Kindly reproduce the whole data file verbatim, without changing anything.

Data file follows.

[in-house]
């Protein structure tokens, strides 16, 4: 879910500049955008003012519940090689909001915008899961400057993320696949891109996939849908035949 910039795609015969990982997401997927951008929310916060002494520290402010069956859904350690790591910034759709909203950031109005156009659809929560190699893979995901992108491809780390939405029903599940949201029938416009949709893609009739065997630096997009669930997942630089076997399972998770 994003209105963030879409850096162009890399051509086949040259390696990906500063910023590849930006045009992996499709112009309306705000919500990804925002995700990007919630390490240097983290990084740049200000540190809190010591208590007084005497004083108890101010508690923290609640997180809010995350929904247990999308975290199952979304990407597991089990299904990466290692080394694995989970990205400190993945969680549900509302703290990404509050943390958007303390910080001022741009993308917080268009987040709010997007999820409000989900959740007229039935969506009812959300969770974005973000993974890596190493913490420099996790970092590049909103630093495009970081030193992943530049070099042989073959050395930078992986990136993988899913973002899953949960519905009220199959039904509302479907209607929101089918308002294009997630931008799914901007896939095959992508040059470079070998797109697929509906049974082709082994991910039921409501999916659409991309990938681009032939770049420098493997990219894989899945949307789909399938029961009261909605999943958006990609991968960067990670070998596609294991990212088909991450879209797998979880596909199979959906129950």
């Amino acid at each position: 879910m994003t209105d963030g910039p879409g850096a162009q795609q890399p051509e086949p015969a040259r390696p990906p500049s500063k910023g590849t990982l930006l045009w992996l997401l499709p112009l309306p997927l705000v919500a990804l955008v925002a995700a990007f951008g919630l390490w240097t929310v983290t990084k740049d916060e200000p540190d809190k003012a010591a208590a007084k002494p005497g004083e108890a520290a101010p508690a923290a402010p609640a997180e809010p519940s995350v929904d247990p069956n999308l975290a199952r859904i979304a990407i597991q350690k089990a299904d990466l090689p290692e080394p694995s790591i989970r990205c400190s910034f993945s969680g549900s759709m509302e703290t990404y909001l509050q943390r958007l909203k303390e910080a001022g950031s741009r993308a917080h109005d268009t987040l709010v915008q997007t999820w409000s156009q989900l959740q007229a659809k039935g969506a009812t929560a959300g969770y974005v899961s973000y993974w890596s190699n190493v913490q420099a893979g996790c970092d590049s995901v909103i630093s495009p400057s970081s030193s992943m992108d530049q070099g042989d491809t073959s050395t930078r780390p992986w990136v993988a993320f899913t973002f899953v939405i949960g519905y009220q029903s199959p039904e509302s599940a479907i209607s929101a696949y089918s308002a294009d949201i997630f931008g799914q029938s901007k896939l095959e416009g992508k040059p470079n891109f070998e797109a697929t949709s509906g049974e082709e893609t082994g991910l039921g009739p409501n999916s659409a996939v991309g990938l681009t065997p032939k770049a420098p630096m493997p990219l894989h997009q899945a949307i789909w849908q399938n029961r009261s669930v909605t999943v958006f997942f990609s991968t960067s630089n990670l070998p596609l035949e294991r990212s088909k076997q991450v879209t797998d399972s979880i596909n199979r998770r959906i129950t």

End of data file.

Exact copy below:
[in-house]
């Protein structure tokens, strides 16, 4: 879910500049955008003012519940090689909001915008899961400057993320696949891109996939849908035949 910039795609015969990982997401997927951008929310916060002494520290402010069956859904350690790591910034759709909203950031109005156009659809929560190699893979995901992108491809780390939405029903599940949201029938416009949709893609009739065997630096997009669930997942630089076997399972998770 994003209105963030879409850096162009890399051509086949040259390696990906500063910023590849930006045009992996499709112009309306705000919500990804925002995700990007919630390490240097983290990084740049200000540190809190010591208590007084005497004083108890101010508690923290609640997180809010995350929904247990999308975290199952979304990407597991089990299904990466290692080394694995989970990205400190993945969680549900509302703290990404509050943390958007303390910080001022741009993308917080268009987040709010997007999820409000989900959740007229039935969506009812959300969770974005973000993974890596190493913490420099996790970092590049909103630093495009970081030193992943530049070099042989073959050395930078992986990136993988899913973002899953949960519905009220199959039904509302479907209607929101089918308002294009997630931008799914901007896939095959992508040059470079070998797109697929509906049974082709082994991910039921409501999916659409991309990938681009032939770049420098493997990219894989899945949307789909399938029961009261909605999943958006990609991968960067990670070998596609294991990212088909991450879209797998979880596909199979959906129950």
């Amino acid at each position: 879910m994003t209105d963030g910039p879409g850096a162009q795609q890399p051509e086949p015969a040259r390696p990906p500049s500063k910023g590849t990982l930006l045009w992996l997401l499709p112009l309306p997927l705000v919500a990804l955008v925002a995700a990007f951008g919630l390490w240097t929310v983290t990084k740049d916060e200000p540190d809190k003012a010591a208590a007084k002494p005497g004083e108890a520290a101010p508690a923290a402010p609640a997180e809010p519940s995350v929904d247990p069956n999308l975290a199952r859904i979304a990407i597991q350690k089990a299904d990466l090689p290692e080394p694995s790591i989970r990205c400190s910034f993945s969680g549900s759709m509302e703290t990404y909001l509050q943390r958007l909203k303390e910080a001022g950031s741009r993308a917080h109005d268009t987040l709010v915008q997007t999820w409000s156009q989900l959740q007229a659809k039935g969506a009812t929560a959300g969770y974005v899961s973000y993974w890596s190699n190493v913490q420099a893979g996790c970092d590049s995901v909103i630093s495009p400057s970081s030193s992943m992108d530049q070099g042989d491809t073959s050395t930078r780390p992986w990136v993988a993320f899913t973002f899953v939405i949960g519905y009220q029903s199959p039904e509302s599940a479907i209607s929101a696949y089918s308002a294009d949201i997630f931008g799914q029938s901007k896939l095959e416009g992508k040059p470079n891109f070998e797109a697929t949709s509906g049974e082709e893609t082994g991910l039921g009739p409501n999916s659409a996939v991309g990938l681009t065997p032939k770049a420098p630096m493997p990219l894989h997009q899945a949307i789909w849908q399938n029961r009261s669930v909605t999943v958006f997942f990609s991968t960067s630089n990670l070998p596609l035949e294991r990212s088909k076997q991450v879209t797998d399972s979880i596909n199979r998770r959906i129950t």